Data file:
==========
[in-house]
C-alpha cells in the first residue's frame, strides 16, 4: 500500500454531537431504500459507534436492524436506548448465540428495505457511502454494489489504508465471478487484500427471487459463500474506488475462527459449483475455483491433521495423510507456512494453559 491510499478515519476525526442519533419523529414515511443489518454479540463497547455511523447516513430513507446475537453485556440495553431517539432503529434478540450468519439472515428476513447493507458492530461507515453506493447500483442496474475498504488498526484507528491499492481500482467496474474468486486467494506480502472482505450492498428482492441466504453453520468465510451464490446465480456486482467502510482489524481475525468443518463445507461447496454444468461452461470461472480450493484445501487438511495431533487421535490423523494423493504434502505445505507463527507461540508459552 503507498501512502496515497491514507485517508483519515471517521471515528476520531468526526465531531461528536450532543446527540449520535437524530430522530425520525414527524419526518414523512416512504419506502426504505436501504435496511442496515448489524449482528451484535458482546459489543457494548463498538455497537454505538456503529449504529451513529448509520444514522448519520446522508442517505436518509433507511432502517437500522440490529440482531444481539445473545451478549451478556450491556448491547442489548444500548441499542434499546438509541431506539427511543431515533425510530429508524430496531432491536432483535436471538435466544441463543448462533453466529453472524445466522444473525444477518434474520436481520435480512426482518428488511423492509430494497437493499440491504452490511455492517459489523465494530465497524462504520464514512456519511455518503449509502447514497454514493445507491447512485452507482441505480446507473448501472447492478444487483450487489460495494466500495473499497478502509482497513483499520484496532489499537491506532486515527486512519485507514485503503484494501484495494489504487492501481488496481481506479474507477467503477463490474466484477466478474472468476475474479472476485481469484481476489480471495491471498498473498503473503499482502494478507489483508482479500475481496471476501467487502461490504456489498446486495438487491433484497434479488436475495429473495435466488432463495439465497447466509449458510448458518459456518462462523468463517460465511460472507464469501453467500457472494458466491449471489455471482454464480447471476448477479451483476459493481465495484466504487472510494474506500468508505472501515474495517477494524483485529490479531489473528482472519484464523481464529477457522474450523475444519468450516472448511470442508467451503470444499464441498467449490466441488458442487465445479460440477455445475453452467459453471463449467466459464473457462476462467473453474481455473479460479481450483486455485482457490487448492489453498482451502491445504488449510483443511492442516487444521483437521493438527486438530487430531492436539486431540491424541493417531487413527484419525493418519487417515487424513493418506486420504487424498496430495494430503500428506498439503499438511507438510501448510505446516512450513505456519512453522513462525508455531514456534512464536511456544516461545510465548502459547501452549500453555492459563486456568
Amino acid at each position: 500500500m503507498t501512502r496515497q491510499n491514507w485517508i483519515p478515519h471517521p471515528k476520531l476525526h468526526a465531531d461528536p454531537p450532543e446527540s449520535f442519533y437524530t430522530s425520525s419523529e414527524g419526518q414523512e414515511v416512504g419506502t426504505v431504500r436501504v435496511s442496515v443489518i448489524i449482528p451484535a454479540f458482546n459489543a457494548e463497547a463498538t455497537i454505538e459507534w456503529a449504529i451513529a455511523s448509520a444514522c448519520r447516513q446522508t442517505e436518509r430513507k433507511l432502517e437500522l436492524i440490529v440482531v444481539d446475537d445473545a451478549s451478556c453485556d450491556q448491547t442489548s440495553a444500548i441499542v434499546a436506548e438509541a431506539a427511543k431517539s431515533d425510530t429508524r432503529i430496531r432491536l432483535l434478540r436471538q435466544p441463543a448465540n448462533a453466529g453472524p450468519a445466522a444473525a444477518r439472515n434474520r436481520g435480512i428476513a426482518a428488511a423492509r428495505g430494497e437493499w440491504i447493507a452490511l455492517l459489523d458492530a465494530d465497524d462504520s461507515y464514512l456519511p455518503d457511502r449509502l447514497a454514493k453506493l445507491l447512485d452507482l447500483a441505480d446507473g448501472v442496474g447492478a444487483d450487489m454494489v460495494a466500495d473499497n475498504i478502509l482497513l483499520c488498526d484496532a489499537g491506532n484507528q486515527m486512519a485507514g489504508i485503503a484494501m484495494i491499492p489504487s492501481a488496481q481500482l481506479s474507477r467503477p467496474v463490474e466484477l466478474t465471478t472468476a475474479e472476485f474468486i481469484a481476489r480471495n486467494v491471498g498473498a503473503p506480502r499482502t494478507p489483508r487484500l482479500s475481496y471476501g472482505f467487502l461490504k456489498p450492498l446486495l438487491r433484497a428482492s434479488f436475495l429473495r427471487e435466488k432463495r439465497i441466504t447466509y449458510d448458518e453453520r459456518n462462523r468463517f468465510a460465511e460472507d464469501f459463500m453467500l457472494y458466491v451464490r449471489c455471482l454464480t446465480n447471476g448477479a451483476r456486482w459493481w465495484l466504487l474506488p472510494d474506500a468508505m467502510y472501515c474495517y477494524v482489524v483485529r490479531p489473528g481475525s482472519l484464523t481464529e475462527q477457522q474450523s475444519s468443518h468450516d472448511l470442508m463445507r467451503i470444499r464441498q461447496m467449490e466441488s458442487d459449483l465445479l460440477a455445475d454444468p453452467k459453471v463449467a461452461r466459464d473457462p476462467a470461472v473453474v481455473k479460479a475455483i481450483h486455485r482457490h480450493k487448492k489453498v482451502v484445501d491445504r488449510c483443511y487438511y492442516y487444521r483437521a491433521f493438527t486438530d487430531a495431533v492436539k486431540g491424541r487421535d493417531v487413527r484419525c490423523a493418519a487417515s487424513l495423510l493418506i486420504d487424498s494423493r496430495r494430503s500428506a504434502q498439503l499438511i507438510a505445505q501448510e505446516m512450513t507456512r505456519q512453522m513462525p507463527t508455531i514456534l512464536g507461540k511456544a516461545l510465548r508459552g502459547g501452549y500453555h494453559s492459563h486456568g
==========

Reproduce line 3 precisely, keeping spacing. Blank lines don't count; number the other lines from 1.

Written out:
Amino acid at each position: 500500500m503507498t501512502r496515497q491510499n491514507w485517508i483519515p478515519h471517521p471515528k476520531l476525526h468526526a465531531d461528536p454531537p450532543e446527540s449520535f442519533y437524530t430522530s425520525s419523529e414527524g419526518q414523512e414515511v416512504g419506502t426504505v431504500r436501504v435496511s442496515v443489518i448489524i449482528p451484535a454479540f458482546n459489543a457494548e463497547a463498538t455497537i454505538e459507534w456503529a449504529i451513529a455511523s448509520a444514522c448519520r447516513q446522508t442517505e436518509r430513507k433507511l432502517e437500522l436492524i440490529v440482531v444481539d446475537d445473545a451478549s451478556c453485556d450491556q448491547t442489548s440495553a444500548i441499542v434499546a436506548e438509541a431506539a427511543k431517539s431515533d425510530t429508524r432503529i430496531r432491536l432483535l434478540r436471538q435466544p441463543a448465540n448462533a453466529g453472524p450468519a445466522a444473525a444477518r439472515n434474520r436481520g435480512i428476513a426482518a428488511a423492509r428495505g430494497e437493499w440491504i447493507a452490511l455492517l459489523d458492530a465494530d465497524d462504520s461507515y464514512l456519511p455518503d457511502r449509502l447514497a454514493k453506493l445507491l447512485d452507482l447500483a441505480d446507473g448501472v442496474g447492478a444487483d450487489m454494489v460495494a466500495d473499497n475498504i478502509l482497513l483499520c488498526d484496532a489499537g491506532n484507528q486515527m486512519a485507514g489504508i485503503a484494501m484495494i491499492p489504487s492501481a488496481q481500482l481506479s474507477r467503477p467496474v463490474e466484477l466478474t465471478t472468476a475474479e472476485f474468486i481469484a481476489r480471495n486467494v491471498g498473498a503473503p506480502r499482502t494478507p489483508r487484500l482479500s475481496y471476501g472482505f467487502l461490504k456489498p450492498l446486495l438487491r433484497a428482492s434479488f436475495l429473495r427471487e435466488k432463495r439465497i441466504t447466509y449458510d448458518e453453520r459456518n462462523r468463517f468465510a460465511e460472507d464469501f459463500m453467500l457472494y458466491v451464490r449471489c455471482l454464480t446465480n447471476g448477479a451483476r456486482w459493481w465495484l466504487l474506488p472510494d474506500a468508505m467502510y472501515c474495517y477494524v482489524v483485529r490479531p489473528g481475525s482472519l484464523t481464529e475462527q477457522q474450523s475444519s468443518h468450516d472448511l470442508m463445507r467451503i470444499r464441498q461447496m467449490e466441488s458442487d459449483l465445479l460440477a455445475d454444468p453452467k459453471v463449467a461452461r466459464d473457462p476462467a470461472v473453474v481455473k479460479a475455483i481450483h486455485r482457490h480450493k487448492k489453498v482451502v484445501d491445504r488449510c483443511y487438511y492442516y487444521r483437521a491433521f493438527t486438530d487430531a495431533v492436539k486431540g491424541r487421535d493417531v487413527r484419525c490423523a493418519a487417515s487424513l495423510l493418506i486420504d487424498s494423493r496430495r494430503s500428506a504434502q498439503l499438511i507438510a505445505q501448510e505446516m512450513t507456512r505456519q512453522m513462525p507463527t508455531i514456534l512464536g507461540k511456544a516461545l510465548r508459552g502459547g501452549y500453555h494453559s492459563h486456568g